SB1188 could expand product litigation

SB1188 could expand product litigation

 

Scales of justice, wikimedia“California has consistently had one of the worst lawsuit climates in the nation, currently ranked at 47th for lawsuit fairness,” concluded the Institute for Legal Reform’s 2012 Lawsuit Climate Report. “The courts in Los Angeles rank as the country’s second worst for legal fairness, with San Francisco’s courts coming in at fourth worst.”

Unlikely to improve California’s litigious image is Senate Bill 1188, which would make it easier to file lawsuits over defective products with expired warranties. Currently, post-warranty product defect lawsuits must meet the threshold of the defect harming the health or safety of the plaintiff.

SB1188 was approved by the Senate Judiciary Committee on May 6. Committee Chairwoman Sen. Hannah-Beth Jackson, D-Santa Barbara, introduced the bill to the committee, saying it merely codifies the original intent of the state’s Consumer Legal Remedies Act. Jackson said:

“The CLRA is a consumer protection statute designed to prevent unfair and deceptive business practices from taking hold in California’s marketplace. Among other things, the act prohibits sellers from making fraudulent claims about their goods and services, and from fraudulently withholding or omitting material information about a product from California consumers in the course of a transaction.

“Since 1970 this act has allowed Californians to hold merchants accountable when they commit fraud in the course of selling goods and services, and is one of the stronger consumer protection statutes in California law. Unfortunately for California’s consumers, however, the CLRA has been somewhat weakened in recent years through a handful of court decisions that have narrowed the act’s original scope.”

Federal court: Defect must affect health or safety

Federal courts limit product defect litigation to complaints that affect health and safety, she said. Since 2005, class-action lawsuits have to be filed in federal court, taking much of the product defect judicial review out of California’s more liberal interpretation of the CLRA.

“Because of the confusion in the courts, California consumers may not be able to rely on the CLRA to protect them from certain fraudulent practices not directly involving risk to health and safety,” said Jackson. “SB1188 addresses this confusion in the courts by codifying longstanding California law that the CLRA holds merchants accountable whenever they commit fraud by failing to disclose material facts about a product, when they knowingly conceal the existence of a material defect in a product – and regardless of whether the defect presents a safety hazard.”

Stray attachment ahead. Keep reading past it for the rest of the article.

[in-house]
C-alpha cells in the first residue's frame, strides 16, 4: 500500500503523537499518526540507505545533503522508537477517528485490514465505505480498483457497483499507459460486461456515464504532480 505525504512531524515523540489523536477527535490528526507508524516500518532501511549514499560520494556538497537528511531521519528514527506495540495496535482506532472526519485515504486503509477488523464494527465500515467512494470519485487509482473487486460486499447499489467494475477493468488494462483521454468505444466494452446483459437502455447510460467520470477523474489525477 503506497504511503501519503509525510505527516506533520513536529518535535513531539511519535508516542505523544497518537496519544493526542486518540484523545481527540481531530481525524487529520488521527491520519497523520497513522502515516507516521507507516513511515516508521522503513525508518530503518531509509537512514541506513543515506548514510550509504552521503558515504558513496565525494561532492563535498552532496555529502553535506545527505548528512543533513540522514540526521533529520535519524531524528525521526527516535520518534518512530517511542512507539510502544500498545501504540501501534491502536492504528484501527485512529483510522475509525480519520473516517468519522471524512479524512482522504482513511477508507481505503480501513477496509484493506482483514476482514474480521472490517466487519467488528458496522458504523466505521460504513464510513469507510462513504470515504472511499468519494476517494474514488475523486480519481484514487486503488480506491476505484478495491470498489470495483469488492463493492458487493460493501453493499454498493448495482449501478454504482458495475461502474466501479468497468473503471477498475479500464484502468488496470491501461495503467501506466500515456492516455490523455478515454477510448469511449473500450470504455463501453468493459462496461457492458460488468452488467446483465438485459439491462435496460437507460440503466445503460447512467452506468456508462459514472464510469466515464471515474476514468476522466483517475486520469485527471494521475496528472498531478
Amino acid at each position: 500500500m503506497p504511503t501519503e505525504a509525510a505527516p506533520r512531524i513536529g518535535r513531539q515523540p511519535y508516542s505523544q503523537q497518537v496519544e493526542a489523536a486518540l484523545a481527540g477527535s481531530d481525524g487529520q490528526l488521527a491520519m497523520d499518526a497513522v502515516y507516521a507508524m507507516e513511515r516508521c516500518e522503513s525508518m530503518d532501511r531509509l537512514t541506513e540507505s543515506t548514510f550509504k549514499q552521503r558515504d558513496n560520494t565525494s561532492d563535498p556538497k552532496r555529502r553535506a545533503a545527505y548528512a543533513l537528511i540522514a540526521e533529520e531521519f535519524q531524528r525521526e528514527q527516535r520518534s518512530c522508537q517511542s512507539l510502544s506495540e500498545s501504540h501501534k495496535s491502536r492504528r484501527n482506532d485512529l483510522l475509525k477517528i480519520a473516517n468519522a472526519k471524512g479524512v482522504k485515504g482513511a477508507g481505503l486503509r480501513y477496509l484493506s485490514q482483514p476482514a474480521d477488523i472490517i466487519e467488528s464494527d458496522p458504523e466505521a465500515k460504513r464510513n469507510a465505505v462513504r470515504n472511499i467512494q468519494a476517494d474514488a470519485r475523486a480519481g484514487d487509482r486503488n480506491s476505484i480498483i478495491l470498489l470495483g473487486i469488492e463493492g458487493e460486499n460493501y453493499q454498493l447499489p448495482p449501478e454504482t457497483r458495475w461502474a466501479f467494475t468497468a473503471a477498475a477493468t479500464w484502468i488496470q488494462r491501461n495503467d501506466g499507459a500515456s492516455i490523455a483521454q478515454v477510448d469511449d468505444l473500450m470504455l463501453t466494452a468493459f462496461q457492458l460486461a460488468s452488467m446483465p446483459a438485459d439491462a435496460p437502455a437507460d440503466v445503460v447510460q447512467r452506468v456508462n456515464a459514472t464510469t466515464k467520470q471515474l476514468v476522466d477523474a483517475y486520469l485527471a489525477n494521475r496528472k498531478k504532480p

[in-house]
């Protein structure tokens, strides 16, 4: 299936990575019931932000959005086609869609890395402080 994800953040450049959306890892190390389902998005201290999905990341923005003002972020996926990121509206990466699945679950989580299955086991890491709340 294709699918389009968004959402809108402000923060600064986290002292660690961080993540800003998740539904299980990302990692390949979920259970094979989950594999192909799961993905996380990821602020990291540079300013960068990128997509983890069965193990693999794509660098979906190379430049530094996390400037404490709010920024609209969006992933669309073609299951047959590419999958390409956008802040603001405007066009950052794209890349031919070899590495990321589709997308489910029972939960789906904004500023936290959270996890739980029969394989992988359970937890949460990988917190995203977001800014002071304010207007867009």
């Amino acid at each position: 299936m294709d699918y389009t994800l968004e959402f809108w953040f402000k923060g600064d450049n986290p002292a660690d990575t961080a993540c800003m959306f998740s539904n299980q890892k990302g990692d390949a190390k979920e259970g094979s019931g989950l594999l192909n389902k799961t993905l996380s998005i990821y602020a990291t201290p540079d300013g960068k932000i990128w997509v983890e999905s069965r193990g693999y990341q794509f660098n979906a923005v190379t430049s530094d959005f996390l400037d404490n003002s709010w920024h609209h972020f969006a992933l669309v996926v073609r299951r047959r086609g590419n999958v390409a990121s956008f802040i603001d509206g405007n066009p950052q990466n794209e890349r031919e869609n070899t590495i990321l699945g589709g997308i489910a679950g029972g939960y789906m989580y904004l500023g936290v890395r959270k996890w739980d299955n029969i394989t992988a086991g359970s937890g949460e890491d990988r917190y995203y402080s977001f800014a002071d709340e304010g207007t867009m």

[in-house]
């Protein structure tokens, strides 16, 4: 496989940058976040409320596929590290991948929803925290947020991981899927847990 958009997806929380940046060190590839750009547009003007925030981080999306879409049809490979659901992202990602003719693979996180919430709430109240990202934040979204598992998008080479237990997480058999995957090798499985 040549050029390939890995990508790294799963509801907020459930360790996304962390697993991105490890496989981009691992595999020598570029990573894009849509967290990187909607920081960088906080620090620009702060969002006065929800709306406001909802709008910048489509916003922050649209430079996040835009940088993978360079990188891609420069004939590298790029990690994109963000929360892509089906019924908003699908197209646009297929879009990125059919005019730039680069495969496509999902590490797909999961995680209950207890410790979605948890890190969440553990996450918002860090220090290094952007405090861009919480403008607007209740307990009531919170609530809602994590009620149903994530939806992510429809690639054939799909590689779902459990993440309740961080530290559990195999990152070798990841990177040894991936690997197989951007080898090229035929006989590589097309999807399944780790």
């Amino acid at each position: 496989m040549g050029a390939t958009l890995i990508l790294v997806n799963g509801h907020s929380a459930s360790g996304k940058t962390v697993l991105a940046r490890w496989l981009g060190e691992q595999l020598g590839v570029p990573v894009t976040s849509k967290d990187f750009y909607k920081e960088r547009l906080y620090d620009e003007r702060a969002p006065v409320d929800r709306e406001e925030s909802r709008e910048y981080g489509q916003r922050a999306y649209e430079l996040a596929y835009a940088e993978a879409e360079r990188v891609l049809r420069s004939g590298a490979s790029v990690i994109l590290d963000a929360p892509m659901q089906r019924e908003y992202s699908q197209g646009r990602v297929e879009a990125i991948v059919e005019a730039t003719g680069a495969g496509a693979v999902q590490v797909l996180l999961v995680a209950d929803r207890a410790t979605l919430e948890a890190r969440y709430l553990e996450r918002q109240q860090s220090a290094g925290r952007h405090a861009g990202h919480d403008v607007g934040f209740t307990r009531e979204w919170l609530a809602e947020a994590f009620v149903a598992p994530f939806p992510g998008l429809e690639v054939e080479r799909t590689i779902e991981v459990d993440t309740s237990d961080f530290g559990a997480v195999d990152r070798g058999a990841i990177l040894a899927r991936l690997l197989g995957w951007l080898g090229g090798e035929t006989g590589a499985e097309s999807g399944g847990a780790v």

Jackson said the bill defines a “material defect” as, “If a reasonable person would attach importance to its existence or non-existence in determining a choice of action in the transaction in question.”

She summed up the bill: “Essentially it will sort of revitalize a law that was passed in 1970 and has been sort of mucked up a little bit in recent years.”

Kristen Law Sagafi, representing the Consumer Attorneys of California (formerly called the California Trial Lawyers Association), told the committee that the CLRA has been essential in nearly every lawsuit she’s filed in the last 12 years “involving defective products ranging from roofing shingles to refrigerators to cars and personal electronics.”

Deliberate obsolescence

Sagafi provided a hypothetical example of the need for SB1188:

“Let’s say a consumer buys a product with a one-year warranty. This might be an appliance costing thousands of dollars, say a high-end refrigerator or washing machine. Under the current precedence, the manufacturer can sell that product knowing it will fail the day after the express warranty expires. Indeed, under current law the manufacturer could install some kind of chip that would cause the product to fail on day 366.

“Let’s say the product does fail the day after the warranty runs. As long as the product fails safely in a way that does not create a safety hazard, as the law currently stands, the consumer cannot state a consumer fraud claim under the CLRA. This interpretation of the statute is utterly at odds with the plain language of the statute, which says nothing about a safety requirement. And it also contradicts many years of interpretive case law in California.”

Richard Holober, executive director of the bill’s cosponsor, the Consumer Federation of California, cited thwarted litigation efforts under the current interpretation of the law:

“Consumers who bought certain Sony television sets that started to show spots, stains, haze, garish colors soon after the warranty expires, but not long after the purchase, were not able to bring a case, because, while the television was worthless, the worthless nature of the television did not threaten their life or limb.